Hooters

Went hooter hunting yesterday, and it’s been a long time since I last went out. Hooters are large blue grouse that live in the spruce forest here in Southeast Alaska. They get their name from the hooting mating calls the males make at this time of the year. It sounds like blowing into a bottle.

I could hear them up on the mountainside as I anchored the boat. The tide was flooding, so I attached the anchor and chain to the bow line of the boat, and walked the chain up the beach as far as it would stretch, then stomped the points into the sand. I then pulled a line tied to the anchor up above tide line a tied it off to a snag. This way, I could pull in the anchor and my boat when I returned.

I headed up the mountain. It’s the same area where we hunt deer. The deer had eated almost every skunk cabbage, as they all were nubbed down. This was in contrast to Horse Island, where the skunk cabbage were in full bloom with few nubbed down.

As I got up through the brush to the base of the mountain, I heard a hooter and headed to the sound. I moved a doe and a yearling ahead of me as I got to the base of the mountain. I found the tree the hooter was in with little trouble. Hoot, hoot, hoot. The bird didn’t care I was down there. Round and round the tree I went. The trouble was, I couldn’t find the hooter. I spent an hour or more circling the tree, craning my neck skyward. I finally gave up.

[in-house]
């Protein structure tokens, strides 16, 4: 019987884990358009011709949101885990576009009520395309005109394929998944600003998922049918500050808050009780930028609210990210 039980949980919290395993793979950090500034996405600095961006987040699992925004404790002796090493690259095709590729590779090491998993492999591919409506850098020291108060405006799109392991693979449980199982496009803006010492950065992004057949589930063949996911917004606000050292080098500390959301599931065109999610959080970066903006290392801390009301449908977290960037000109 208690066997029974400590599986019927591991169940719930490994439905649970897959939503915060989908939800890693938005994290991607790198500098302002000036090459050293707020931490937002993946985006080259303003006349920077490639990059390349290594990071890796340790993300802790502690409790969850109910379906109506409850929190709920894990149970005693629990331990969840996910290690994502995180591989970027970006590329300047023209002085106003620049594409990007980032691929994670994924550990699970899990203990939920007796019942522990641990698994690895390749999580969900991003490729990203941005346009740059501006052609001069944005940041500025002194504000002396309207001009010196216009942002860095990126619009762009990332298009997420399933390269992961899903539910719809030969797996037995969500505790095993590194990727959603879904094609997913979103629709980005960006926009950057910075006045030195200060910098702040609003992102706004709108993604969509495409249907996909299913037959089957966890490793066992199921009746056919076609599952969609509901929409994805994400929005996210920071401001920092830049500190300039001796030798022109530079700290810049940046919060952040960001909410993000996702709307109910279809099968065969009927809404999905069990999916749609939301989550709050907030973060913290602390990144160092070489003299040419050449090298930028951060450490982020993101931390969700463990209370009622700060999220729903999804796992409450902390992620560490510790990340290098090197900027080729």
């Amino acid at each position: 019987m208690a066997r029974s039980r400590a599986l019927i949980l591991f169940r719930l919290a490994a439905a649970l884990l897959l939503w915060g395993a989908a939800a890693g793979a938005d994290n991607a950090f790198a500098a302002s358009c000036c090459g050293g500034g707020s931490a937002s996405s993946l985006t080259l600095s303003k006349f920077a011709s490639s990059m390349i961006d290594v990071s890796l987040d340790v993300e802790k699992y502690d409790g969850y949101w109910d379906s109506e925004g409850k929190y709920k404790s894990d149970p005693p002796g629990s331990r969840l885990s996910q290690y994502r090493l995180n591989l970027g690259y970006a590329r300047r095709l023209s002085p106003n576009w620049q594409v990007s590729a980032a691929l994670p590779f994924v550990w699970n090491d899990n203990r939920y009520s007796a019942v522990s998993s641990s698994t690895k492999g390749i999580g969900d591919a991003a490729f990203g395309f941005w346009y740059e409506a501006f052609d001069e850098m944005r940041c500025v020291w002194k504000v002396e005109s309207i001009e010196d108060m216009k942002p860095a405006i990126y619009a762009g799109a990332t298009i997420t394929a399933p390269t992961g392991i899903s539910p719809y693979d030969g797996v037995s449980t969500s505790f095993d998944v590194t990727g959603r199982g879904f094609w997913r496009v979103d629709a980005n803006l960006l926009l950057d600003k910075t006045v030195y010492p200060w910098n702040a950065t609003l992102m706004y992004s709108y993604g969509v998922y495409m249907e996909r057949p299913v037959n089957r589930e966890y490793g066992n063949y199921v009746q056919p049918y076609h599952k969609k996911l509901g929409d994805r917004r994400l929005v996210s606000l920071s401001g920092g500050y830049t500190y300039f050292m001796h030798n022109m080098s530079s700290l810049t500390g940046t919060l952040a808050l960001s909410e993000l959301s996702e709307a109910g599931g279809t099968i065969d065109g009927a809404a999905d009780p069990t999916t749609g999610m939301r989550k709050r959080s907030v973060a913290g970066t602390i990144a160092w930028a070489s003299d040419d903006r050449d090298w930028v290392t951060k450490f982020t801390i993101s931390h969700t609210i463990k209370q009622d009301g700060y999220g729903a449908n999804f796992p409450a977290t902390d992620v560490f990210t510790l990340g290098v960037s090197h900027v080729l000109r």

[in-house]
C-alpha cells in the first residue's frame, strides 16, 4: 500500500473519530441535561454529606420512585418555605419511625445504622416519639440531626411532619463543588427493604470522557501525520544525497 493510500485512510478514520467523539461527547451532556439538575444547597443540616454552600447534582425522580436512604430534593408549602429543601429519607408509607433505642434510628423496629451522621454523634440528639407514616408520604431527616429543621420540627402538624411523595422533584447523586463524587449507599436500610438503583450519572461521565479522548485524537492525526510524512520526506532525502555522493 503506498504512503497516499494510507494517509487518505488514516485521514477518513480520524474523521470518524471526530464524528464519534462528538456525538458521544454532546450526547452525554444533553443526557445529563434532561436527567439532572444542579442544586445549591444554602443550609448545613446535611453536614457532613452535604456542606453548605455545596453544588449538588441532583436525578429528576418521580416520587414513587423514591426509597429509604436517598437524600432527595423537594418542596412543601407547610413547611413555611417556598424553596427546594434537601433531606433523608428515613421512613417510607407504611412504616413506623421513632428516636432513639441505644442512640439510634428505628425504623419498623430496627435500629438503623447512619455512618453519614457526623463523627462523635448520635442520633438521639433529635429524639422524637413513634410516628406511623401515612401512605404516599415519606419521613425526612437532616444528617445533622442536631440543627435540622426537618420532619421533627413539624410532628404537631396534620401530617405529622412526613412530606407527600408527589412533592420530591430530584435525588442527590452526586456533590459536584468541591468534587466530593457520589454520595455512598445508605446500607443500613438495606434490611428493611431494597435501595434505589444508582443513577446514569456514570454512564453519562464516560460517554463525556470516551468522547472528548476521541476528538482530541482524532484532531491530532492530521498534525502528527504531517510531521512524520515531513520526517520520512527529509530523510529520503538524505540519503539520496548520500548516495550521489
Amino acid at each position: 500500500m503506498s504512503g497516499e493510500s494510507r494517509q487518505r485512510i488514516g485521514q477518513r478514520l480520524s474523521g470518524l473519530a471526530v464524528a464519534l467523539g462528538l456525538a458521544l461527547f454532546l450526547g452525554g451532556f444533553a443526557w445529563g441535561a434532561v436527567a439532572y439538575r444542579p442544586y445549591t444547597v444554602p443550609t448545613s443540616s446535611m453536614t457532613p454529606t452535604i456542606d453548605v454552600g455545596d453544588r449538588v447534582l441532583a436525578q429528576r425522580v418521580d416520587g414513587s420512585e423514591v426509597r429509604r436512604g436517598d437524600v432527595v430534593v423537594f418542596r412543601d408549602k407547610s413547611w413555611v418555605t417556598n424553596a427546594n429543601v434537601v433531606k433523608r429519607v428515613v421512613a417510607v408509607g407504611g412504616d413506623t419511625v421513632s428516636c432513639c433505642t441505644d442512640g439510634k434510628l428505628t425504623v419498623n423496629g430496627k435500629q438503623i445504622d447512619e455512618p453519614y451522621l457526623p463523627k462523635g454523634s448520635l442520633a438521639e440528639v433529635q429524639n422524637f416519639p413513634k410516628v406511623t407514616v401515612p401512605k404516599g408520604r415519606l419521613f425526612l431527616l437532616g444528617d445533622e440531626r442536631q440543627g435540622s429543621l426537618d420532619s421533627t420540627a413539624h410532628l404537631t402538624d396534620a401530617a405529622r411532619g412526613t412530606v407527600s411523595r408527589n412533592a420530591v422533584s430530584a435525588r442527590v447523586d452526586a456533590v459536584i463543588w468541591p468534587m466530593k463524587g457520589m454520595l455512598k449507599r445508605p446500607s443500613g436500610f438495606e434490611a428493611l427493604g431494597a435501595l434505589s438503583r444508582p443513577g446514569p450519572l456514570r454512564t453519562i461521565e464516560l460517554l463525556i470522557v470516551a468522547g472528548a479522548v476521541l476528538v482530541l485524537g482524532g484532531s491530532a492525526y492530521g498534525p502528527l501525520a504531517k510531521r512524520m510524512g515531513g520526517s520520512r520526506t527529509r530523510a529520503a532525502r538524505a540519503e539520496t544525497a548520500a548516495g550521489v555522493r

I heard a few more birds well up the ridge, and didn’t have the gumption to go up and get them. I headed parallel to the tree I had heard the first bird, and never heard another one on my level or lower. Seems like there aren’t as many birds as there were last time. We used to get them down near the beach. So the winters have probably been hard on the birds like they have on the deer.

When I finally headed back down the hill, I saw another yearling or 2 year old about half way down through a muskeg. It took a few steps, then stopped and looked back at me. I stopped and watched it until it wandered off. I continued on, and caught the deer looking at me from the edge of the muskeg. I stopped again, and we stared at each other for awhile, until it finally drifted into the woods.

I got to the boat exhausted, and was happy to see a can of warm diet coke. I got the boat anchor in, and idled off the beach, enjoying the soda. I got back to the cabin, where there was still snow in the yard.

I got up early today and tried king salmon fishing. I fished for 4 hours or so without a bite. The north wind was blowing a little, making it lumpy the whole time. May is the best month in Juneau. Sunny almost every day, and rain is actually somewhat of a relief.

Mark Stopha
Alaska Wild Salmon Company
4455 N. Douglas Hwy
Juneau, AK 99801
907-463-3115
www.GoodSalmon.com